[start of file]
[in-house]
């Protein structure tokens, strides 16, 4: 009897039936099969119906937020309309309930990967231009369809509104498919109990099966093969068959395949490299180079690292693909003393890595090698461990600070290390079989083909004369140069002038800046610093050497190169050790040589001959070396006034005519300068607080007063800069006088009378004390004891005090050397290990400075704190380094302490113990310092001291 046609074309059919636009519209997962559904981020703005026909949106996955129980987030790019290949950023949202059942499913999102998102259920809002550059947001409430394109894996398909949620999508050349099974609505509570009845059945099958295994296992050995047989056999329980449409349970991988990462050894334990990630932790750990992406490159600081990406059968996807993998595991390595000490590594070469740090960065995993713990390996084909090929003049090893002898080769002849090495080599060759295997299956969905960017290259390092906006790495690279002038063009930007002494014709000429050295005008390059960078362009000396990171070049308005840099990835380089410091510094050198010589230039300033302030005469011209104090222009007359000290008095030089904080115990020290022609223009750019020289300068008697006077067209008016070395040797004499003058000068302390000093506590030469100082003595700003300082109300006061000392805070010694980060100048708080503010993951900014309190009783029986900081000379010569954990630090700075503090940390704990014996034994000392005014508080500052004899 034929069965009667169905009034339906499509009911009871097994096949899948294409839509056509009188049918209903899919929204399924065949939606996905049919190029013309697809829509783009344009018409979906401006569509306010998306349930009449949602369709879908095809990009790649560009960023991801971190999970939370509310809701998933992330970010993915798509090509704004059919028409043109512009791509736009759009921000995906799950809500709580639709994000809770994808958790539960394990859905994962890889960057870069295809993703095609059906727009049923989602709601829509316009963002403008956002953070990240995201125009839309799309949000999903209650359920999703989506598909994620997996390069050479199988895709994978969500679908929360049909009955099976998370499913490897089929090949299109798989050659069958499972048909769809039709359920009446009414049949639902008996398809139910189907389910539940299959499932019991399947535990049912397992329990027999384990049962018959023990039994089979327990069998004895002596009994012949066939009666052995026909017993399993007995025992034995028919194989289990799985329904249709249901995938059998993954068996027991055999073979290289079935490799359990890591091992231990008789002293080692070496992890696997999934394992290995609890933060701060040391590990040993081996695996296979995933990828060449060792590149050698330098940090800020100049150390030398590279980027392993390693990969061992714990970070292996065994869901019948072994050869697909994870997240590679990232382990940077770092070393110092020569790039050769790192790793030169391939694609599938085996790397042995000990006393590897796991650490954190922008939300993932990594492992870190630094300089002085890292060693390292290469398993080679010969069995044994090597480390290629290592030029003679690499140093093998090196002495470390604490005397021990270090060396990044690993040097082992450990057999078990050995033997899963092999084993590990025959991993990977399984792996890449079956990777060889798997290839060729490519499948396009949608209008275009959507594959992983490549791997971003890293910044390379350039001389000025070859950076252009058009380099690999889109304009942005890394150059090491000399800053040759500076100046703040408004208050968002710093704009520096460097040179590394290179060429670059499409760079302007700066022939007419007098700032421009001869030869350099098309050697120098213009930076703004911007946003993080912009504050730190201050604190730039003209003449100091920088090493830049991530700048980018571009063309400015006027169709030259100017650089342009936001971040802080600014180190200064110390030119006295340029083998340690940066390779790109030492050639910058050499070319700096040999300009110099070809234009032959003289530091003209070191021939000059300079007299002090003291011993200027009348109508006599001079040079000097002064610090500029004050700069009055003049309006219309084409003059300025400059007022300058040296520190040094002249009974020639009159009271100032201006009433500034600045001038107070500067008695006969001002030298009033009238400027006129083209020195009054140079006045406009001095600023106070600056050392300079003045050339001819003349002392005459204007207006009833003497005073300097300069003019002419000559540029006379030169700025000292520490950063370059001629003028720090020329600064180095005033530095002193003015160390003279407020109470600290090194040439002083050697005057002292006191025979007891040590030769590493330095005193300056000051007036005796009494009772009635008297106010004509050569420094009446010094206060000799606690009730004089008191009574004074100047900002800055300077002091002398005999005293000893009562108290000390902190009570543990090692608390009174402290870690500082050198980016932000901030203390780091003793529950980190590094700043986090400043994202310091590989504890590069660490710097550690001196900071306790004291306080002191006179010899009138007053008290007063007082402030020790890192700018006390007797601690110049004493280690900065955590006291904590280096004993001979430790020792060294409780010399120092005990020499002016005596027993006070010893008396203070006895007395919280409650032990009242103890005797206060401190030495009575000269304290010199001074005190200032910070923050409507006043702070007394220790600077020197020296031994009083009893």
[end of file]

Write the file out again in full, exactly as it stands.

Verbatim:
[in-house]
């Protein structure tokens, strides 16, 4: 009897039936099969119906937020309309309930990967231009369809509104498919109990099966093969068959395949490299180079690292693909003393890595090698461990600070290390079989083909004369140069002038800046610093050497190169050790040589001959070396006034005519300068607080007063800069006088009378004390004891005090050397290990400075704190380094302490113990310092001291 046609074309059919636009519209997962559904981020703005026909949106996955129980987030790019290949950023949202059942499913999102998102259920809002550059947001409430394109894996398909949620999508050349099974609505509570009845059945099958295994296992050995047989056999329980449409349970991988990462050894334990990630932790750990992406490159600081990406059968996807993998595991390595000490590594070469740090960065995993713990390996084909090929003049090893002898080769002849090495080599060759295997299956969905960017290259390092906006790495690279002038063009930007002494014709000429050295005008390059960078362009000396990171070049308005840099990835380089410091510094050198010589230039300033302030005469011209104090222009007359000290008095030089904080115990020290022609223009750019020289300068008697006077067209008016070395040797004499003058000068302390000093506590030469100082003595700003300082109300006061000392805070010694980060100048708080503010993951900014309190009783029986900081000379010569954990630090700075503090940390704990014996034994000392005014508080500052004899 034929069965009667169905009034339906499509009911009871097994096949899948294409839509056509009188049918209903899919929204399924065949939606996905049919190029013309697809829509783009344009018409979906401006569509306010998306349930009449949602369709879908095809990009790649560009960023991801971190999970939370509310809701998933992330970010993915798509090509704004059919028409043109512009791509736009759009921000995906799950809500709580639709994000809770994808958790539960394990859905994962890889960057870069295809993703095609059906727009049923989602709601829509316009963002403008956002953070990240995201125009839309799309949000999903209650359920999703989506598909994620997996390069050479199988895709994978969500679908929360049909009955099976998370499913490897089929090949299109798989050659069958499972048909769809039709359920009446009414049949639902008996398809139910189907389910539940299959499932019991399947535990049912397992329990027999384990049962018959023990039994089979327990069998004895002596009994012949066939009666052995026909017993399993007995025992034995028919194989289990799985329904249709249901995938059998993954068996027991055999073979290289079935490799359990890591091992231990008789002293080692070496992890696997999934394992290995609890933060701060040391590990040993081996695996296979995933990828060449060792590149050698330098940090800020100049150390030398590279980027392993390693990969061992714990970070292996065994869901019948072994050869697909994870997240590679990232382990940077770092070393110092020569790039050769790192790793030169391939694609599938085996790397042995000990006393590897796991650490954190922008939300993932990594492992870190630094300089002085890292060693390292290469398993080679010969069995044994090597480390290629290592030029003679690499140093093998090196002495470390604490005397021990270090060396990044690993040097082992450990057999078990050995033997899963092999084993590990025959991993990977399984792996890449079956990777060889798997290839060729490519499948396009949608209008275009959507594959992983490549791997971003890293910044390379350039001389000025070859950076252009058009380099690999889109304009942005890394150059090491000399800053040759500076100046703040408004208050968002710093704009520096460097040179590394290179060429670059499409760079302007700066022939007419007098700032421009001869030869350099098309050697120098213009930076703004911007946003993080912009504050730190201050604190730039003209003449100091920088090493830049991530700048980018571009063309400015006027169709030259100017650089342009936001971040802080600014180190200064110390030119006295340029083998340690940066390779790109030492050639910058050499070319700096040999300009110099070809234009032959003289530091003209070191021939000059300079007299002090003291011993200027009348109508006599001079040079000097002064610090500029004050700069009055003049309006219309084409003059300025400059007022300058040296520190040094002249009974020639009159009271100032201006009433500034600045001038107070500067008695006969001002030298009033009238400027006129083209020195009054140079006045406009001095600023106070600056050392300079003045050339001819003349002392005459204007207006009833003497005073300097300069003019002419000559540029006379030169700025000292520490950063370059001629003028720090020329600064180095005033530095002193003015160390003279407020109470600290090194040439002083050697005057002292006191025979007891040590030769590493330095005193300056000051007036005796009494009772009635008297106010004509050569420094009446010094206060000799606690009730004089008191009574004074100047900002800055300077002091002398005999005293000893009562108290000390902190009570543990090692608390009174402290870690500082050198980016932000901030203390780091003793529950980190590094700043986090400043994202310091590989504890590069660490710097550690001196900071306790004291306080002191006179010899009138007053008290007063007082402030020790890192700018006390007797601690110049004493280690900065955590006291904590280096004993001979430790020792060294409780010399120092005990020499002016005596027993006070010893008396203070006895007395919280409650032990009242103890005797206060401190030495009575000269304290010199001074005190200032910070923050409507006043702070007394220790600077020197020296031994009083009893």